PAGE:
Both Collateral and Miami Vice are very nocturnal movies. Did that influence the use of sound?
Yes. We were extremely specific with every sound in both movies particularly with the night sequences. What I mean by specific is each sound cut in these scenes was really thought out. No background recordings just rolled in. Nothing superfluous. We would ask ourselves what was the motivation behind each of these elements? What really happens at night? With the long schedule we were able to fine tune and really think out what was important. I think this process is a great way to design in general, and certainly for the night time scenes the spare nature of the tracks added a great deal of suspense to the overall mood.
Has Mann mentioned some specific inspirations for his use of sound?
Not really. I know he is quite a student of film history but our conversations were much more directed to the specifics of what he wanted for the particular film and not so much about his motivation behind it.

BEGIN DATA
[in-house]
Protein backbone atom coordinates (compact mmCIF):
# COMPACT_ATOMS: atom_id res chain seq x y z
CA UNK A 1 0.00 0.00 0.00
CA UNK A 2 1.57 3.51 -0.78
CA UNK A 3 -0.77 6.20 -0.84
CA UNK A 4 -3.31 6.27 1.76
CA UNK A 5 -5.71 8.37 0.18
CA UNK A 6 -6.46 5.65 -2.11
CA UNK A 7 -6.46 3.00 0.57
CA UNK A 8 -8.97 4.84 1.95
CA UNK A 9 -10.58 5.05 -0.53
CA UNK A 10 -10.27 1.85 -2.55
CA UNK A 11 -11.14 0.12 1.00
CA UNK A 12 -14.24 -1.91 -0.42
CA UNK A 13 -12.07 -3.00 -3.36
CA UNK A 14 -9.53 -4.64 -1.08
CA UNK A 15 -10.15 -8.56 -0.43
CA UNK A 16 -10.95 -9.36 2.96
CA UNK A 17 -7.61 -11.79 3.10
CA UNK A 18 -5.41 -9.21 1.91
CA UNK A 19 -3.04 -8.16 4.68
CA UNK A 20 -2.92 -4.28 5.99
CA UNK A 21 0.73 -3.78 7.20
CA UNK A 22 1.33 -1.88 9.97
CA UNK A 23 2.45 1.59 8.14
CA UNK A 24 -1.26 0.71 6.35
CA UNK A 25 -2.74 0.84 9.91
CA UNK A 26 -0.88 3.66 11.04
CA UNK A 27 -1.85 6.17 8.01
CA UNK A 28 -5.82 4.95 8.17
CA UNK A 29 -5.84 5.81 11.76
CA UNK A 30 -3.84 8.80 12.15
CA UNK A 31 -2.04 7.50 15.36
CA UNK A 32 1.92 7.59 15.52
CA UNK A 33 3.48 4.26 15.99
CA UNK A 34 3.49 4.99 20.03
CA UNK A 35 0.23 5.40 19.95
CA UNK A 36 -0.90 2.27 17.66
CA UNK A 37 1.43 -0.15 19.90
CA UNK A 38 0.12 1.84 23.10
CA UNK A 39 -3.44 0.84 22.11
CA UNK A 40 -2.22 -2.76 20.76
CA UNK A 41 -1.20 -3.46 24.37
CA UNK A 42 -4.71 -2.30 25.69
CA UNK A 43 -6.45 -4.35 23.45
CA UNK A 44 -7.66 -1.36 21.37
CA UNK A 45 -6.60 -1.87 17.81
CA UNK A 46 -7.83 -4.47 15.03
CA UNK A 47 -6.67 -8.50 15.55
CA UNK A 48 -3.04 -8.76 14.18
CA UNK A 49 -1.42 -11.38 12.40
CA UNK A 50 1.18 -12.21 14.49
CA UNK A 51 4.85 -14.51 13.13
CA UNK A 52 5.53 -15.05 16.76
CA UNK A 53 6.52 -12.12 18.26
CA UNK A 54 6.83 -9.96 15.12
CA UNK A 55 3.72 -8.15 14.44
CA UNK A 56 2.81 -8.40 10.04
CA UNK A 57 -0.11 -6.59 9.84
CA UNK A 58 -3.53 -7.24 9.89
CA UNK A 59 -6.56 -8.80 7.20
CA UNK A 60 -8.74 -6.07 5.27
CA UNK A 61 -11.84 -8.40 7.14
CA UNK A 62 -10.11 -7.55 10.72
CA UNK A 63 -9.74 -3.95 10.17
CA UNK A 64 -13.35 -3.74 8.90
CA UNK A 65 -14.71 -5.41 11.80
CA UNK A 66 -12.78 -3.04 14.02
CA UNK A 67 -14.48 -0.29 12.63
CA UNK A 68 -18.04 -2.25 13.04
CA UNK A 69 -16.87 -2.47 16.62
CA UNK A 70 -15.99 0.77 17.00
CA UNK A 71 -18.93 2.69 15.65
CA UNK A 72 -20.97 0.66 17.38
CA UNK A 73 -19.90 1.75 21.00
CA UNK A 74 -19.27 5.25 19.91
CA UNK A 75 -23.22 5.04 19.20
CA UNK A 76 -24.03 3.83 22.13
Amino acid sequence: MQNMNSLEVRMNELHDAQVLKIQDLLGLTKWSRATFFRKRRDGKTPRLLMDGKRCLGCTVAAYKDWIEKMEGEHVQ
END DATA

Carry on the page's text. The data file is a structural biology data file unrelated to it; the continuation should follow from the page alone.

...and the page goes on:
He seems to be extremely committed to his work. Inspiring or scary?
Seriously, as you may have gathered and to repeat what I said before, he is most definitely a challenging guy to work for. I think he is always searching for perfect moments. He pushes himself extremely hard and you as a supervisor have to understand how to keep your crew sharp through the long hours and through the pressure packed needs to feed the stage with up to the minute conformed materials. It’s a pretty relentless pursuit for long stretches of time and you really need to be psychologically ready to be onboard for the ride.
I am very appreciative of the opportunities Michael has given me. I am very proud of the work we have done and I leave open the door to possible future collaborations.